The study period extended from February 1st to June 8th of the years 2019 to 2022. This period was divided into 6-wk blocks, with the government-initiated coronavirus lockdown from March 15, 2020 to April 26, 2020 forming a separate group (lockdown). This resulted in a uniform study period of 18 wk per year to rule out the seasonal incidence of epistaxis[28-30]. Cases before March 15, 2020 (2020 wk 12) were classified into the pre-lockdown group, and cases after April 26, 2020 (2020 wk 18) were classified into the post-lockdown group. These respective time periods of inpatient admission were compared to investigate whether there have been time-dependent changes in patient numbers as the outcome of interest.

Statistical analysis

The average number of hospital admissions for epistaxis per week was calculated according to time period, gender, and age. Depending on age, patients were grouped into 0-39 years, 40-79 years, or 80 years and older. To evaluate the data, weekly case numbers were presented using an interrupted time series (ITS) analysis. This is a quasi-experimental design suitable for measuring the population-level impact of healthcare interventions[31,32]. The ITS was presented in tabular form. An AutoRegressive Integrated Moving Average (ARIMA) forecast model without seasonal effects was used as a counterfactual in order to provide a more accurate estimate of what would have happened in the absence of the intervention than linear regression[33]. The counterfactual was calculated from the pre-lockdown group as well as from the lockdown group. The results are presented as a percentage deviation from the predicted value, with the respective time boundaries of the Interrupted Time Series corresponding to the start and end of the COVID-19 lockdown.

Values are reported as absolute numbers (n), mean, standard deviation (SD), and 95% confidence interval (95%CI). Due to the metric scaling, analysis of variance was performed to test for mean differences. A t-test for independent samples was used as a post-hoc test with Bonferroni correction to avoid alpha error accumulation[34].

A P value of P < 0.05 was considered statistically significant. Statistical analyses were performed using SPSS, version 29.0.0.0 (IBM Corporation, Armonk, NY, United States) and Microsoft Excel, version 2019 (Microsoft Corporation, Redmond, WA, United States).

The recommendations for good practice in secondary data analysis established by the German Working Group on the Collection and Use of Secondary Data were taken into full account. According to the Professional Code of Conduct of the Regional Medical Association, the study did not require ethical approval since it did not involve the use of identifiable patient data.

RESULTS

Overall, 26183 inpatient cases were included in the analysis with a male-to-female ratio of 1.51. The largest age group was the 40-79-year-old group (n = 15145; 58%), followed by those over 80 years of age (n = 8526; 33%). The smallest group was made up of patients aged up to 39 years old (n = 2512; 9%).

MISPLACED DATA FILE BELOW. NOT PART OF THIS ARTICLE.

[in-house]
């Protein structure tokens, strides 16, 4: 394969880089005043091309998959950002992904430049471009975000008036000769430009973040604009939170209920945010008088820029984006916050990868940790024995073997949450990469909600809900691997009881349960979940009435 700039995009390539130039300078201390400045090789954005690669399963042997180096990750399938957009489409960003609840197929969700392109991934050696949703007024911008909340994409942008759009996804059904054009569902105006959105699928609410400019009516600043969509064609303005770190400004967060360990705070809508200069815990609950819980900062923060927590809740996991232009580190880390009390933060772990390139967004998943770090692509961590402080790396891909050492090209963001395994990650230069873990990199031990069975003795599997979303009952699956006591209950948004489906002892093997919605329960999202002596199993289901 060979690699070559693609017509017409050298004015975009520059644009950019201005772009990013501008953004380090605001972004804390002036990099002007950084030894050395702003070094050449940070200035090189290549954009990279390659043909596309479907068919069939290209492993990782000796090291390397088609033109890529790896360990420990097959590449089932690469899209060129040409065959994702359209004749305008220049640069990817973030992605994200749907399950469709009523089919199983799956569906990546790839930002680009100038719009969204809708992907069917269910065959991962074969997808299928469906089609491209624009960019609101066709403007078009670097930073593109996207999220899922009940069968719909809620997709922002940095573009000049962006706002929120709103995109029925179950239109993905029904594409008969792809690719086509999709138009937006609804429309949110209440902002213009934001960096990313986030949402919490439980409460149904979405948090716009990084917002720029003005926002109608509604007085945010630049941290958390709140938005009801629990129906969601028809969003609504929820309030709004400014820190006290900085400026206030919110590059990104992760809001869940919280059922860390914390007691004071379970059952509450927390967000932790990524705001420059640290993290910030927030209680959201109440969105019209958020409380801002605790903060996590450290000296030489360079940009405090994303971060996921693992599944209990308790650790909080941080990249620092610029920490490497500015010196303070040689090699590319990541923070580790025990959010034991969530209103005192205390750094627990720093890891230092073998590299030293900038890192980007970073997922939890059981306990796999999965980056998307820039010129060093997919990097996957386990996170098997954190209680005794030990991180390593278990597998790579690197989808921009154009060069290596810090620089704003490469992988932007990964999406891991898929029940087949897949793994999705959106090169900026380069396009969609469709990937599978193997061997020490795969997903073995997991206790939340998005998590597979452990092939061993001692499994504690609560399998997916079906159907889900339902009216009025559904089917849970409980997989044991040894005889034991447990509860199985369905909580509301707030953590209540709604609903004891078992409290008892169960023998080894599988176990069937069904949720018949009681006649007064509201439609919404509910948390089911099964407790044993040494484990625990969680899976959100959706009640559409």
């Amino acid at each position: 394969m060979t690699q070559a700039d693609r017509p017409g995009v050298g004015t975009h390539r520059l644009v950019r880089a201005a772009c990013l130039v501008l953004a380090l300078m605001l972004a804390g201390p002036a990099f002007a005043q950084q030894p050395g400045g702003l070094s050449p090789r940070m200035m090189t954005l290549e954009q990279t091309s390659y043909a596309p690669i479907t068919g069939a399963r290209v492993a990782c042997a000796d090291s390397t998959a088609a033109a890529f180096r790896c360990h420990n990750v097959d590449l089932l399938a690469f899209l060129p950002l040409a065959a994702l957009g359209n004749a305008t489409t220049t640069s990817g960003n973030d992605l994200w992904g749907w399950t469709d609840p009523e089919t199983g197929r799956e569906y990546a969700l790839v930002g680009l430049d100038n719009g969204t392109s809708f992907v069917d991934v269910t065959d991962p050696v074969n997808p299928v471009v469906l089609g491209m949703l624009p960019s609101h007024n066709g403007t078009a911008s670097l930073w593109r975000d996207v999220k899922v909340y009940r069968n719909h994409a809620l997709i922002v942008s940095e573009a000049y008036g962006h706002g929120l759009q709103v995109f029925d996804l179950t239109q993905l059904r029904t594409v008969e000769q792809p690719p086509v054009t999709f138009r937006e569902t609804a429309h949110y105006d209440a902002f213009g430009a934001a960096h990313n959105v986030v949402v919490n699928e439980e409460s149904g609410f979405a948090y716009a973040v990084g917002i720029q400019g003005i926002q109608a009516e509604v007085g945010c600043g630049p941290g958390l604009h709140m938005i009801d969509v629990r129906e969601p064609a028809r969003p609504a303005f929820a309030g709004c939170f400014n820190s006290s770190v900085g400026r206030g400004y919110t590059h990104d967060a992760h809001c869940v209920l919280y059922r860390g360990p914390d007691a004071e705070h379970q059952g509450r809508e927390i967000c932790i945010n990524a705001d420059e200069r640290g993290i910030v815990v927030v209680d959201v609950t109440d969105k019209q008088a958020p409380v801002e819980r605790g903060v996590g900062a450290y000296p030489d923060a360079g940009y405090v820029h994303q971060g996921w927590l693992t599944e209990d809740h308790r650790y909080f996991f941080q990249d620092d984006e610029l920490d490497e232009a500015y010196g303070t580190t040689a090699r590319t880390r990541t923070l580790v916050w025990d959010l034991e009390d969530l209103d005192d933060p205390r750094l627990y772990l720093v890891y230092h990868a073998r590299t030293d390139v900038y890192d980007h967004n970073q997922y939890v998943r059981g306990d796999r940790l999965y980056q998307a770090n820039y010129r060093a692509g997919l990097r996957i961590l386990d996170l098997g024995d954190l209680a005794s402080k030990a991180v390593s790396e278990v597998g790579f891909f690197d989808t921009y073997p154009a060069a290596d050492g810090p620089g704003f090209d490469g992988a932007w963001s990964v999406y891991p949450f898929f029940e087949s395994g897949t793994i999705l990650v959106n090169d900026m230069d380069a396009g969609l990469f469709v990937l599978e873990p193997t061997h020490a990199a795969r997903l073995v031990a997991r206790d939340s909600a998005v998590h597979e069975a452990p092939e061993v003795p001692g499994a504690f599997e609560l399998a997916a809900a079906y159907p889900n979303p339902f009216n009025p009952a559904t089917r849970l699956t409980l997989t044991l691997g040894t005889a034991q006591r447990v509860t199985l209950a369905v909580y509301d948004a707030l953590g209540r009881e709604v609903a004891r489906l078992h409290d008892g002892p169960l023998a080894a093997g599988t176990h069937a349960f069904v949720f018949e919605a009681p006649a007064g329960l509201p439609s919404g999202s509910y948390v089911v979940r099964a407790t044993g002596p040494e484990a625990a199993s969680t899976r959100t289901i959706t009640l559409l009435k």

It was found that regardless of age and gender, most weekly admissions occurred during the 2019 study period. In contrast, 2020 marked the lowest weekly case numbers in the group up to 39 years compared to the other study periods (P < 0.001). In the age group of 40-79 years, the highest case numbers were also observed in 2019 (P < 0.001), with a statistically constant value in the following years. Only in the group of those over 80 years old, a statistically constant weekly case number was observed for each study year.

Fragmented into 12 equally sized time periods (Table 1), the weekly caseloads for epistaxis were significantly different compared to the restriction period (P < 0.001).

Table 1 Total cases of patients with epistaxis in Germany.
Category

AllGender
Age group (yr)
Female
Male
0-39
40-79
80+
February 1, 2019- March 14, 2019N2620107515452491580791
Cases per week179.3 (36.8)257.5 (70.0)41.5 (8.2)263.3 (62.9)131.8 (37.8)
March 15, 2019-April 26, 2019N30821201188130117681013
Cases per week171.4 (16.3)268.7 (20.6)43.0 (8.6)252.6 (17.6)144.7 (8.1)
April 27, 2019-June 8, 2019N221092012902331297680
Cases per week153.3 (14.6)215.0 (24.5)38.8 (8.7)216.2 (24.4)113.3 (13.9)
February 1, 2020-March 14, 2020N252695515712691449808
Cases per week136.4 (42.3)224.4 (69.7)38.4 (12.4)207.0 (61.2)115.4 (40.6)
March 15, 2020-April 26, 2020 (lockdown)N188573511501181091676
Cases per week122.5 (8.1)191.7 (18.7)19.7 (5.2)181.8 (18.8)112.7 (6.4)
April 27, 2020-June 8, 2020N179071810721232090587
Cases per week119.7 (20.8)178.7 (15.4)20.5 (6.0)180.0 (19.7)97.8 (12.2)
February 1, 2021-March 14, 2021N204285311891661185691
Cases per week142.2 (9.2)198.2 (24.2)27.7 (6.4)197.5 (13.9)115.2 (8.5)
March 15, 2021-April 26, 2021N212788912382181226683
Cases per week148.2 (12.2)206.3 (7.6)36.3 (8.6)204.3 (11.6)113.8 (14.2)
April 27, 2021-June 8, 2021N199880811902171086695
Cases per week115.4 (32.5)170.0 (54.3)31.0 (8.6)155.1 (48.8)99.3 (30.4)
February 1, 2022-March 14, 2022N204681212341841193669
Cases per week135.3 (19.5)205.7 (35.0)30.7 (5.7)198.8 (34.4)111.5 (15.5)
March 15, 2022-April 26, 2022N195375312002131096644
Cases per week125.5 (11.7)200.0 (22.3)35.5 (7.5)182.7 (15.3)107.3 (6.0)
April 27, 2022-June 8, 2022N190474311612211094589
Cases per week106.2 (27.0)165.9 (46.3)31.6 (10.1)156.3 (42.0)84.1 (22.9)

Cases had decreased by 22% from 401.5 (SD 84.2) in the pre-lockdown period to 314.2 (SD 20.6) during the lockdown period, irrespective of age and gender (P < 0.05). Subsequently, there was a marginal, non-significant increase of 0.3% to 315.0 (SD 56.2). Notably, Figure 1 illustrates that the majority of patients were middle-aged and male.

Figure 1
Figure 1 Cases per week grouped by time period presented as the mean and standard deviation. A: Age-dependent; B: Male and female.

When considering gender, a notable decrease of 29% (P < 0.01) was observed during the lockdown period for female patients, while male patients experienced a decrease of 21%. In the post-lockdown period, cases increased by 11% among females, whereas male patients showed a slight additional decrease of 2% (Table 2, Figure 1B).